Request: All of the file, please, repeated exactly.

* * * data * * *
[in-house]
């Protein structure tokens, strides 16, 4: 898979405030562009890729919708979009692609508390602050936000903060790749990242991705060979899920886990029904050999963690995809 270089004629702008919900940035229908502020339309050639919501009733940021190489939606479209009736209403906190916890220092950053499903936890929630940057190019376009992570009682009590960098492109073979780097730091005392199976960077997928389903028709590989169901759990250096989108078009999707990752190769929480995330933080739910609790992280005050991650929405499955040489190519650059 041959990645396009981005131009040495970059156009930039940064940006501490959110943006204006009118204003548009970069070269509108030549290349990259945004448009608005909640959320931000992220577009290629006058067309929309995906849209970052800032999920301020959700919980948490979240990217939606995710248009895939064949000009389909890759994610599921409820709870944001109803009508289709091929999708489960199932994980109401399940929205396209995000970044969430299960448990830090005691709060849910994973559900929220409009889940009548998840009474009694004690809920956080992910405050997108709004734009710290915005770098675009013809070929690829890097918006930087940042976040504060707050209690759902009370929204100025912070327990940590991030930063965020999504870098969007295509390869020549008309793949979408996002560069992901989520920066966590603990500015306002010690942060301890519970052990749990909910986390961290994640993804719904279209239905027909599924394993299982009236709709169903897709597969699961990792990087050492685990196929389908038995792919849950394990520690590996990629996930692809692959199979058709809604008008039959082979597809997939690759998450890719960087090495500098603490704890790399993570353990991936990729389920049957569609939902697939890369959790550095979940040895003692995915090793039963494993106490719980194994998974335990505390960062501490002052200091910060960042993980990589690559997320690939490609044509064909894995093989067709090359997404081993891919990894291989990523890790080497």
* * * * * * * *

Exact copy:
[in-house]
């Protein structure tokens, strides 16, 4: 898979405030562009890729919708979009692609508390602050936000903060790749990242991705060979899920886990029904050999963690995809 270089004629702008919900940035229908502020339309050639919501009733940021190489939606479209009736209403906190916890220092950053499903936890929630940057190019376009992570009682009590960098492109073979780097730091005392199976960077997928389903028709590989169901759990250096989108078009999707990752190769929480995330933080739910609790992280005050991650929405499955040489190519650059 041959990645396009981005131009040495970059156009930039940064940006501490959110943006204006009118204003548009970069070269509108030549290349990259945004448009608005909640959320931000992220577009290629006058067309929309995906849209970052800032999920301020959700919980948490979240990217939606995710248009895939064949000009389909890759994610599921409820709870944001109803009508289709091929999708489960199932994980109401399940929205396209995000970044969430299960448990830090005691709060849910994973559900929220409009889940009548998840009474009694004690809920956080992910405050997108709004734009710290915005770098675009013809070929690829890097918006930087940042976040504060707050209690759902009370929204100025912070327990940590991030930063965020999504870098969007295509390869020549008309793949979408996002560069992901989520920066966590603990500015306002010690942060301890519970052990749990909910986390961290994640993804719904279209239905027909599924394993299982009236709709169903897709597969699961990792990087050492685990196929389908038995792919849950394990520690590996990629996930692809692959199979058709809604008008039959082979597809997939690759998450890719960087090495500098603490704890790399993570353990991936990729389920049957569609939902697939890369959790550095979940040895003692995915090793039963494993106490719980194994998974335990505390960062501490002052200091910060960042993980990589690559997320690939490609044509064909894995093989067709090359997404081993891919990894291989990523890790080497």